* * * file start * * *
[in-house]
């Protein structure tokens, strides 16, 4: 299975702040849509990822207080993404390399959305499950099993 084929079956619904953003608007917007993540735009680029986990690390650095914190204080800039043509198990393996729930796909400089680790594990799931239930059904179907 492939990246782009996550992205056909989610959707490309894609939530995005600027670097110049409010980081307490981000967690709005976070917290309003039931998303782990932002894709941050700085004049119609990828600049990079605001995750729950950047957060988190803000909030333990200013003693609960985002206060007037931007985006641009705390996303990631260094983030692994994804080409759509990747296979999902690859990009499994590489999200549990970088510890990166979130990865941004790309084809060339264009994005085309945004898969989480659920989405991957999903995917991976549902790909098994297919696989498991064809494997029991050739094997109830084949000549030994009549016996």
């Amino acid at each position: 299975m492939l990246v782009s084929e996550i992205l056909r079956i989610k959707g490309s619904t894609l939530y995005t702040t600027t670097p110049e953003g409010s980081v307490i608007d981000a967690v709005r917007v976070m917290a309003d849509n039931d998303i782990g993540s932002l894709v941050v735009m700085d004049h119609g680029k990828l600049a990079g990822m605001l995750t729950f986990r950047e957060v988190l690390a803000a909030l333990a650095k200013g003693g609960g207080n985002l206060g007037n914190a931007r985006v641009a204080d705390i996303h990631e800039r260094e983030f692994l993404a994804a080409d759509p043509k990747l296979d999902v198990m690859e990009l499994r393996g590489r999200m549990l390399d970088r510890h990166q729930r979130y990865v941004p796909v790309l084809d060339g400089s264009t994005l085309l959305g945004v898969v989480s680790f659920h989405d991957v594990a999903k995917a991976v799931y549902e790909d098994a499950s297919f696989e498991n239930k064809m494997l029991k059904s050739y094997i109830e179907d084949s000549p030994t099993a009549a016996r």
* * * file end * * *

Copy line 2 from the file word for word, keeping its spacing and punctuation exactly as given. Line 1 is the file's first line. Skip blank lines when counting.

């Protein structure tokens, strides 16, 4: 299975702040849509990822207080993404390399959305499950099993 084929079956619904953003608007917007993540735009680029986990690390650095914190204080800039043509198990393996729930796909400089680790594990799931239930059904179907 492939990246782009996550992205056909989610959707490309894609939530995005600027670097110049409010980081307490981000967690709005976070917290309003039931998303782990932002894709941050700085004049119609990828600049990079605001995750729950950047957060988190803000909030333990200013003693609960985002206060007037931007985006641009705390996303990631260094983030692994994804080409759509990747296979999902690859990009499994590489999200549990970088510890990166979130990865941004790309084809060339264009994005085309945004898969989480659920989405991957999903995917991976549902790909098994297919696989498991064809494997029991050739094997109830084949000549030994009549016996």